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Does anyone else have a novel that they read over and over again, and why?


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Posted on 27 Nov 2013 17:45:28 GMT
Marion Stein says:
There are several books I'll return to. One in particular is A Fine & Private Place by Peter S Beagle. It's a strangely hopeful tale of love beyond the grave.

Posted on 27 Nov 2013 18:57:17 GMT
Sunshine says:
Mine is Night Pleasures by Sherrilyn Kenyon. It is about love ( I know soppy right?) What I like about it is that the heroine is not your typical beauty, she is a normal person. It makes me happy whenever I read it.

In reply to an earlier post on 28 Nov 2013 08:43:37 GMT
A. G. Fox says:
Grapes of Wrath by John Steinbeck. Its beautiful language and a powerful storyline

In reply to an earlier post on 28 Nov 2013 09:56:23 GMT
Ian Scott says:
My Christmas read is the Pickwick Papers combined with a mid-December trip to London. It just sets me up perfectly for the season.

Posted on 28 Nov 2013 14:14:54 GMT
T A. Lund says:
Like many other people have said, I don't tend to re-read many novels, but one I have read many times is The Shadow Of The Wind. It is so elegantly written, that even though its set in 1940's Barcelona, and I'm only a 25 year old Englishman, you get an amazing sense of nostalgia and immediate connection to the characters and the places. One of Zafon's creations is the forgotten cemetery of books, a labyrinth of used books, saved by fastidious collectors so that one copy of every printed books survives forever. The story starts the Daniel, son of a used book store owner who is entrusted with saving a book from the forgotten cemetery, and he becomes in captivated with it. Truly a book lover's book!

Posted on 1 Dec 2013 14:25:21 GMT
CARTER says:
Mine is STOKERS DRACULA

In reply to an earlier post on 1 Dec 2013 20:28:34 GMT
gille liath says:
Well there's one to start with, then. :)

Posted on 4 Dec 2013 15:58:17 GMT
"BookGirl" says:
I have re-read, '84 Charingcross Rd' a least once a year since mid '90's.it's not a novel, but a collection of letters written 50's-60's between a New York writer and an English,London based, Antiquarian bookseller.
They formed a lasting friendship,though they never actually met each other,through correspondence for the supply of books, unobtainable or too costly,in New York. I never tire of it.

In reply to an earlier post on 4 Dec 2013 16:30:43 GMT
JW says:
Hi BookGirl - Just wondered if you've read Duchess Bloomsbury St. Eqiunox I understand it's the follow-on to 84 Charing Cross Road where Helene eventually makes it to England. It's one I've been meaning to read but haven't yet got around to it.

Posted on 4 Dec 2013 22:55:56 GMT
every year i read The House on the Borderland by William Hope Hodgson...better than any artificial aid,an amazing tour de force to be enjoyed - the best novel of weird fiction ever written...Chris Thorrington

Posted on 5 Dec 2013 20:01:50 GMT
D. J. Parkin says:
Almost any book that I've enjoyed once I will probably read again. But if I could only keep one book on my shelves it would have to be J. B. Priestley's 'The Good Companions'. First published more than 80 years ago it tells of the adventures of three people who leave their respective homes on the same day before coming together with a travelling concert party. Can't think how many times I've read it since the first time more than fifty years ago.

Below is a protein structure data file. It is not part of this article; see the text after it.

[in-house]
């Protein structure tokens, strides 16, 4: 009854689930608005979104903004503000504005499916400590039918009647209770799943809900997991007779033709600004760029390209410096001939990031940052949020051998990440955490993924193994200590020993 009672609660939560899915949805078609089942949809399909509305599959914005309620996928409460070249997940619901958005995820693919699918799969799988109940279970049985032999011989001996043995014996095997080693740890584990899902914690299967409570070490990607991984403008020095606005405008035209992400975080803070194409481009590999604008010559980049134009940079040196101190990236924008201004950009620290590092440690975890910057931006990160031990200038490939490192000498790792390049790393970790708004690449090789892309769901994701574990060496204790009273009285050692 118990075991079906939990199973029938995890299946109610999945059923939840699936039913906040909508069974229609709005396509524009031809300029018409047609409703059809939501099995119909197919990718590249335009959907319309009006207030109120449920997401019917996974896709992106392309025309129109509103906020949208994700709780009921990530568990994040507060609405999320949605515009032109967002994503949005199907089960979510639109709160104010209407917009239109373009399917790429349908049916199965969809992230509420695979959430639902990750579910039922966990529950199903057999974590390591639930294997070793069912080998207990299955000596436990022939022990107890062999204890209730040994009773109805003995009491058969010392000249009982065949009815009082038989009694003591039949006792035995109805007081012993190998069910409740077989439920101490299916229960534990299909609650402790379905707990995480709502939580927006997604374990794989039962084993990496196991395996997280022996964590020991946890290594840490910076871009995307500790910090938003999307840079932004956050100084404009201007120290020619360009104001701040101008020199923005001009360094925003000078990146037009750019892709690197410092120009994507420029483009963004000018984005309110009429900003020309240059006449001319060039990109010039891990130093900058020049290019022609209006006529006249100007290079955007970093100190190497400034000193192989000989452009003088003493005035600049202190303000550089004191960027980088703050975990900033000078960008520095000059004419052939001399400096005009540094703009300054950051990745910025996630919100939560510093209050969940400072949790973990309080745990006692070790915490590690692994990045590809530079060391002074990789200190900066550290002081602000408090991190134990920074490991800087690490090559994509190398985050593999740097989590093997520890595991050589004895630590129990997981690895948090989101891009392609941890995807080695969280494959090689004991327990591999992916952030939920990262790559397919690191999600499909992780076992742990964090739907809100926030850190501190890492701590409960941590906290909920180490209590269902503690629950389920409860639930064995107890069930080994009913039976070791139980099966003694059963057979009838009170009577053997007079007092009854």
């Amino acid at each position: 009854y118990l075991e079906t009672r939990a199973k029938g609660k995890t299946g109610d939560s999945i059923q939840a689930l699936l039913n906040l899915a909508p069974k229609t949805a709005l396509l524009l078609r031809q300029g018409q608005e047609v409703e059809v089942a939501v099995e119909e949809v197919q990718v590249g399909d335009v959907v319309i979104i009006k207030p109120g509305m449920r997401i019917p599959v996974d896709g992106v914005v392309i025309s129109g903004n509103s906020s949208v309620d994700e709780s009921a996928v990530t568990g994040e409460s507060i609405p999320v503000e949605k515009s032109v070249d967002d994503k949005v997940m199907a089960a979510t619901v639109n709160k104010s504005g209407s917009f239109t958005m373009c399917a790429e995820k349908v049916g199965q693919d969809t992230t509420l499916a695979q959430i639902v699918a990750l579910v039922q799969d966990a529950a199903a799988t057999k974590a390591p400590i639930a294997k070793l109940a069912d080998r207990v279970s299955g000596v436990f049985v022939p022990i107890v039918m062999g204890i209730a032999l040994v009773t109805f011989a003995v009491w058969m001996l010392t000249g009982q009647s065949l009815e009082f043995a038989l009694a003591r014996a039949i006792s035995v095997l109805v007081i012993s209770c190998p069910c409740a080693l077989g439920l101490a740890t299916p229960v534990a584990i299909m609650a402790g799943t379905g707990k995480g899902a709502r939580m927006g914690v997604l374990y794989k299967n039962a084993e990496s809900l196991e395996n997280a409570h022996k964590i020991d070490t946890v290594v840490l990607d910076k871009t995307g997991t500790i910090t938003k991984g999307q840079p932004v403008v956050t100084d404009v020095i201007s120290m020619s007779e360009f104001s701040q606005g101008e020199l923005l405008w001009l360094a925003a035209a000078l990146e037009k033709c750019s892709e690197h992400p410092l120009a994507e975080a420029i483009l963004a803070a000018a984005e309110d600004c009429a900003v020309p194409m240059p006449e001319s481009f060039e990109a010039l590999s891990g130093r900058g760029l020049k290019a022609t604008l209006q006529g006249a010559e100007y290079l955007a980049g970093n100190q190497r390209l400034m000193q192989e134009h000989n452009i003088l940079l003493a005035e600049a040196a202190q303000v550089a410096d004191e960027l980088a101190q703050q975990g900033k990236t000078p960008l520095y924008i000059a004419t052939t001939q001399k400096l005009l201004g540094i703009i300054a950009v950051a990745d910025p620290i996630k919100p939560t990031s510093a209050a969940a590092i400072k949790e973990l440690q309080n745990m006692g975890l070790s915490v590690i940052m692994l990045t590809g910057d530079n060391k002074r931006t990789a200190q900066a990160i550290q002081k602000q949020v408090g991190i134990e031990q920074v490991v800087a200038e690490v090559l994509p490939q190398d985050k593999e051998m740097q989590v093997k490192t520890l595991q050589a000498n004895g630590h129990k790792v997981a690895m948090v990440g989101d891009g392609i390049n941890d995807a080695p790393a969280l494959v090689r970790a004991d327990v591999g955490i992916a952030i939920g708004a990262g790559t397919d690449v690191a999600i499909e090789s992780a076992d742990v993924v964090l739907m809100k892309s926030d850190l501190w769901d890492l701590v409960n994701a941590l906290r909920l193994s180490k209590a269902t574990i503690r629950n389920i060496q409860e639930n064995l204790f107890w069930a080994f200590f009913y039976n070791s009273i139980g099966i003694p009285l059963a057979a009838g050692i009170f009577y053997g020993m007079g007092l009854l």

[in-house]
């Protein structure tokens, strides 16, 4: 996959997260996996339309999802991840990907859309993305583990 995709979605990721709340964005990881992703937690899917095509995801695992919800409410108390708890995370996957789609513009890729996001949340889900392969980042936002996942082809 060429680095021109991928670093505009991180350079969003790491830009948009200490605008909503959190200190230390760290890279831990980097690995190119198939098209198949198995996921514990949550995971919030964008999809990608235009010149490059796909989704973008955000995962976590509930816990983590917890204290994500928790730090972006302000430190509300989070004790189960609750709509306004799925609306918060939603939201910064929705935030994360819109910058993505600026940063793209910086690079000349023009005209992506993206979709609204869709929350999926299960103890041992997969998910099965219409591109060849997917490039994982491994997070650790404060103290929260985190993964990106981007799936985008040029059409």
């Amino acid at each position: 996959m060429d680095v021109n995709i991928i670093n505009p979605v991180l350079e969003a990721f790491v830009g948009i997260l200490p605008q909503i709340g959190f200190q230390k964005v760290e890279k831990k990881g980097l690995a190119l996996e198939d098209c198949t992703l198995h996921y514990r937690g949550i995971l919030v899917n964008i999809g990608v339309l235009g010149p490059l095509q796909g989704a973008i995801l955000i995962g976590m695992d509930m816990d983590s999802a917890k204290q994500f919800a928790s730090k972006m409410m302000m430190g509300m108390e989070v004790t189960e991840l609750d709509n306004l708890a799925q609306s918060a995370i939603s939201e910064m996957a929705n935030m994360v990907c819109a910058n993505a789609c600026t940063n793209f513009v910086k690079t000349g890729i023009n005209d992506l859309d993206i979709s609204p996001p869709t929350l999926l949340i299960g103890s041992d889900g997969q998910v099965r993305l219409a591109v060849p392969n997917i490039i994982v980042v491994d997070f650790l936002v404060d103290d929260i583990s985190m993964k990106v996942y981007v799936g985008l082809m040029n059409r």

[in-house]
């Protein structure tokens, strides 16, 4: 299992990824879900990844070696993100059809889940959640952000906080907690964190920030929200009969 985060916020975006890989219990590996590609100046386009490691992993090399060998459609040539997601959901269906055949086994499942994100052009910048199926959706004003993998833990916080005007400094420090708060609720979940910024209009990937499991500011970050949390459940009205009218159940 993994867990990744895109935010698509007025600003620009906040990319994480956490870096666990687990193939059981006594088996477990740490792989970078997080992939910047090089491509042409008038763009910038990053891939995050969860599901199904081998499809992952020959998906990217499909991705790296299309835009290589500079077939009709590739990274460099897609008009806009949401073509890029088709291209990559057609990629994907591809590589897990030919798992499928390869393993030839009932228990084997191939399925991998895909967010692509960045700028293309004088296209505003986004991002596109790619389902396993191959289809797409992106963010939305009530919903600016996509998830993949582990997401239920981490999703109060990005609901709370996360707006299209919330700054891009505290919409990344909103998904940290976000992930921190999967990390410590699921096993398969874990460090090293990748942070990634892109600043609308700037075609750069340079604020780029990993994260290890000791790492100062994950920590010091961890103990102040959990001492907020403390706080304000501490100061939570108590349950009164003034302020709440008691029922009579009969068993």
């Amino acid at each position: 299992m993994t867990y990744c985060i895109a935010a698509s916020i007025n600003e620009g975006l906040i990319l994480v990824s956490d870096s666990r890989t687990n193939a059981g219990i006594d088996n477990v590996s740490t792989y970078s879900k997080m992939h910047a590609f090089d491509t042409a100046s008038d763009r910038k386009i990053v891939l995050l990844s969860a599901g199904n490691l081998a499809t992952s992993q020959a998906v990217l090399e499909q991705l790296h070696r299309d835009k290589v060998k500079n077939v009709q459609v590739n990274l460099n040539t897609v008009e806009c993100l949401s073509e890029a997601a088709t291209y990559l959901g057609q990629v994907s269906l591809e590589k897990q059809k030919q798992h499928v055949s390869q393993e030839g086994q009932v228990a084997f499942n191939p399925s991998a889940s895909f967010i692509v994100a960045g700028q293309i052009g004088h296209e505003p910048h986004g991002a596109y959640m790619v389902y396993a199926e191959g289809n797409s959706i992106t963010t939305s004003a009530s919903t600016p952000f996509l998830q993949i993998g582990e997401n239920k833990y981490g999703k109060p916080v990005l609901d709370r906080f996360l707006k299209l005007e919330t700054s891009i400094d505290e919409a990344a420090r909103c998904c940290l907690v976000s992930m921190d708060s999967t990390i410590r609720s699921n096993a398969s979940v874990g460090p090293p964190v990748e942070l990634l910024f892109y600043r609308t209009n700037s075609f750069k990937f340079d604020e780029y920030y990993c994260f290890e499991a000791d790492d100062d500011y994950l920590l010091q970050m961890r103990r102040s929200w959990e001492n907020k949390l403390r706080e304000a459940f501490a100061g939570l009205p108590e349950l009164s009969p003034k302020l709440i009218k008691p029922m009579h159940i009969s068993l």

Agree with 'BookGirl' about '84 Charing Cross Road'. It's wonderful.

In reply to an earlier post on 5 Dec 2013 23:40:32 GMT
Chris says:
I've read a lot of King, but until I read your post, not this one. Finished it really quickly. You could pick holes in the premise, but it says a lot for King's ability that he can keep you interested in a story that is for 300 pages mostly just a few teenage boys walking and talking.
I soon realised there wasn't going to be a B plot, which is fine by me, but I was dreading the inevitable flashbacks. Thought that was the only thing he could do to break up the main thread, but he even managed to keep those to an minimum. Quite amazing.

Posted on 7 Dec 2013 20:48:08 GMT
I find myself reading Richard Mathison's "I Am Legend" and "The Incredible Shrinking Man." I love the solitary circumstances where they have to be self reliant to survive.

I also return to Ian McEwan novels quite regularly - "The Cement Garden" and "First Love Last Rites" in particular.

In reply to an earlier post on 8 Dec 2013 08:42:51 GMT
Chris Allen says:
Evelyn Waugh's Sword of Honour ( 3 books ) - I read them over and over again to the point where I cannot any more; the penguin originals are in pieces!

In reply to an earlier post on 9 Dec 2013 08:33:14 GMT
sharoline says:
I agree ,
within minutes of reading I'm laughing at his descriptions, Brilliant author!

Posted on 9 Dec 2013 09:27:34 GMT
John Smith says:
The Lord of the Rings trilogy and The Hobbit.

I always read them once every year

In reply to an earlier post on 11 Dec 2013 20:23:36 GMT
Lin says:
No, it's not just you, Chris! Terry Pratchett makes perfect comfort reading. I've read all the earlier works umpteen times, especially the witches and the Watch.
Hooray for classy punctuation!

Posted on 11 Dec 2013 20:37:39 GMT
Lin says:
Has anybody mentioned Mark A. Radcliffe's 'Gabriel's Angel' yet? It's got characters you really care about, laugh-out-loud bits and parts that move you to tears. After multiple readings it still makes me snigger and snivel (not at the same time, though). Come to think of it, it must be time to get it out again...
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Discussion in:  fiction discussion forum
Participants:  145
Total posts:  218
Initial post:  10 Sep 2012
Latest post:  11 Dec 2013

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